Minimal requirement: Meet with mentor face-to-face at least twice per year.
Optimal scenario: Meet with mentor four times a year, assisting in continuous ongoing growth and development, and ensuring accountability. The mentor will help you to hold unto the dreams and visions which brought about the calling into ministry. Moreover, through life you learn to have somebody close to you whilst conducting an honest, authentic and transparent life in the light of God. To model this transparent living and thereby passing it on to the next generation.
Much mentoring within churches lacks conversation about God and faith. Currently, churches often focus on psychological therapy or corporate coaching. We have borrowed and have been inspired so much from both psychology and business that we have sometimes lost our distinctiveness regarding conversations about God and Faith. It is a pity as the church has a long tradition of keeping Jesus in the center of conversation, meaning the church has something special to offer. Thus, conversation should not neglect the importance of keeping Jesus at the center, while still dealing with personal issues and goals.
Mentoring is not purely psychological therapy, where the human individual is at the centre. Nor is it solely spiritual guidance, where only religious issues are dealt with. Further, mentoring is not just corporate coaching where individuals are encouraged to become more effective at tasks. Rather, mentoring in a Christian context lies in the field between these three and therefore is unique.
In terms of content mentoring includes three levels. First and foremost, there is a practical level that deals with common everyday events and processes, as well as challenges and objectives within these areas. Next, it also covers a psychological level where human history, identity and the inner life are treated. Thirdly and most importantly, mentoring in a Christian context has its foundation and roots at the existential level, where questions about life and faith are found.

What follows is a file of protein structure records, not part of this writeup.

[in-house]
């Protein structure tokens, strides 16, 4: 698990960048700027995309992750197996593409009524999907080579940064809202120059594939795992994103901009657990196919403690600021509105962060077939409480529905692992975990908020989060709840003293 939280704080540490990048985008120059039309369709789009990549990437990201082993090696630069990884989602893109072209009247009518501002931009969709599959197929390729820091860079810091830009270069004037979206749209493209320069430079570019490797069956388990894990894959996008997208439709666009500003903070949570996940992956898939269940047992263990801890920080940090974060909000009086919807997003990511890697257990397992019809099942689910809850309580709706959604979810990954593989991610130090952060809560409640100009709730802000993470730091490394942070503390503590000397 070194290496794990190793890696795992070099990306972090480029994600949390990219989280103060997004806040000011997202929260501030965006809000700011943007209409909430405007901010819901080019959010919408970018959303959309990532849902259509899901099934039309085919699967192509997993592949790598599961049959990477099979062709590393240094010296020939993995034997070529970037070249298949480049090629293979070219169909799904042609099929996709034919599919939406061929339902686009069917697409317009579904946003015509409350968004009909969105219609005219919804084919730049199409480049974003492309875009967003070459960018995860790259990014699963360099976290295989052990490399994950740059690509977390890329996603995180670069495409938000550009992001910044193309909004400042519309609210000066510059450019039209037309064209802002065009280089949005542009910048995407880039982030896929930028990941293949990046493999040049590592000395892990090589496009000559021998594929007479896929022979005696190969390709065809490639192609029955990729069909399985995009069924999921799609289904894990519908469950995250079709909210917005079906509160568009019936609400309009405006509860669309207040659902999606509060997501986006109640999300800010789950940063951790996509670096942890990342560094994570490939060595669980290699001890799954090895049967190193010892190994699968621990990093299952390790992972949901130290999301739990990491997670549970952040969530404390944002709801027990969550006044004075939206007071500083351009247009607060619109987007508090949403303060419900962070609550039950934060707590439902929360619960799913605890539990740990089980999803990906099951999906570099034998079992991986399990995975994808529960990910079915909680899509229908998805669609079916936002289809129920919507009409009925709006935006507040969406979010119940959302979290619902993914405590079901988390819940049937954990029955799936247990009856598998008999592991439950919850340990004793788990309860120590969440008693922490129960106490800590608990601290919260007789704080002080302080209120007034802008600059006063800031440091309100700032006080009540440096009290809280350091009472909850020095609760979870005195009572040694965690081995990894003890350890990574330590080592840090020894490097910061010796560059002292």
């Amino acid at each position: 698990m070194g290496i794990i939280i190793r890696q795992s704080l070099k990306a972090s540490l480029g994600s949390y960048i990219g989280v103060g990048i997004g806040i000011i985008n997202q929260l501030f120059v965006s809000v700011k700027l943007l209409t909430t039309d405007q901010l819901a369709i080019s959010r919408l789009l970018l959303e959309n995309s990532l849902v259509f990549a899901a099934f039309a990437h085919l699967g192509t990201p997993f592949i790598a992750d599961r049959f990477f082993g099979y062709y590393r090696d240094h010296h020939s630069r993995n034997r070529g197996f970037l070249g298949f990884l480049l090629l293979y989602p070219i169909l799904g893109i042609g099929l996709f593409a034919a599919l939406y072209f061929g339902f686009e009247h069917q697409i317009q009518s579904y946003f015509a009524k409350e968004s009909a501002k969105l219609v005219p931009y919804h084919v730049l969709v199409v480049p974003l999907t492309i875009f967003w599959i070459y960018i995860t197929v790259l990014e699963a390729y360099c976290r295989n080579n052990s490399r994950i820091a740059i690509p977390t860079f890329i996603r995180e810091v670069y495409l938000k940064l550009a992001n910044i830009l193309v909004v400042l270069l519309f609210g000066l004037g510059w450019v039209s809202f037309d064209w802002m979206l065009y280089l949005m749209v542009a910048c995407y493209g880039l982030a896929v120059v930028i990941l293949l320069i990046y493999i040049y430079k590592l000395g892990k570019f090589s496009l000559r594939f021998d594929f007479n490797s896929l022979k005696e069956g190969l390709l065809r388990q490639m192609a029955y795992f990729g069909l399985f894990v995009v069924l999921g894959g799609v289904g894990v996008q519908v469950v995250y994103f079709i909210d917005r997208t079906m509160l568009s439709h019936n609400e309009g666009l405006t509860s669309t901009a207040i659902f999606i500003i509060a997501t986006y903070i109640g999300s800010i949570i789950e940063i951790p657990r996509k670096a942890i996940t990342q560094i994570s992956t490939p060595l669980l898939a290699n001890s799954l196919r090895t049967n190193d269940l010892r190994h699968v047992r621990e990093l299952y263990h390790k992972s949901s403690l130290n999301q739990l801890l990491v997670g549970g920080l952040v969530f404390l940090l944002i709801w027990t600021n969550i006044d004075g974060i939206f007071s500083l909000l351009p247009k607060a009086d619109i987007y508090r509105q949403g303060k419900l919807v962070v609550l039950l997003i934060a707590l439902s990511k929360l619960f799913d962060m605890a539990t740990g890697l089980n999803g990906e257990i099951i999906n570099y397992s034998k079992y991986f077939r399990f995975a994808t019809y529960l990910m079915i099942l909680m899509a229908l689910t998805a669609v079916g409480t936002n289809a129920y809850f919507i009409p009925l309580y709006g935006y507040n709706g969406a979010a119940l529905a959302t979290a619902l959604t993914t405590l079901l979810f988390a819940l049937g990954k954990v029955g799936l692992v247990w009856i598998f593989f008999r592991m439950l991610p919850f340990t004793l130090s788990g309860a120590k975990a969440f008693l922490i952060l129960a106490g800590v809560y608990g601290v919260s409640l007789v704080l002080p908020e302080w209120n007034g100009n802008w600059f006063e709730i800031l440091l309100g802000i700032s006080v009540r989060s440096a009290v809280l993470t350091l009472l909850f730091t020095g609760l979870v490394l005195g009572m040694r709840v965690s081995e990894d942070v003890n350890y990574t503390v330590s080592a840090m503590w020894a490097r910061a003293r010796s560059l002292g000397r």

In Christian mentoring Christ is at the center of conversation. Therefore, neither the confident nor the mentor is the most important factor in conversation, but rather the presence and leadership of God. Secondly, mentoring has love as the boundary which hereby eliminates certain thought patterns, goals and actions as solutions to given problems, as Christianity teaches us that they will ultimately do us more harm than good.
The conversation may cover wishes, consequences, obstacles and goals. Thus, conversation may cover practical, psychological and existential elements but Christianity remains the central focus. In practice, it may be helpful to utilize prayer, the Bible and the Church. It may be of use to utilize life stories from the bible as a reflection and prayer tool as an end to a mentoring session, or as an ecclesiastical resource during.
- As a leader you will have chosen your mentor
- We recommend you meet about four times a year, minimally twice a year
- The conversations will challenge you to growth personally, socially and spiritually
- Your mentor will assist you in reflecting and refocusing
- Your mentor will share his experience but the mentor will often be the one asking questions during mentoring sessions
Practice and contextual clarification regarding the conversation:
- Around 1½ hours every mentoring session (it is rare that more information is added to the conversations after 1½ hours)
- The conversation will always take its point of departure concerning what currently occupies you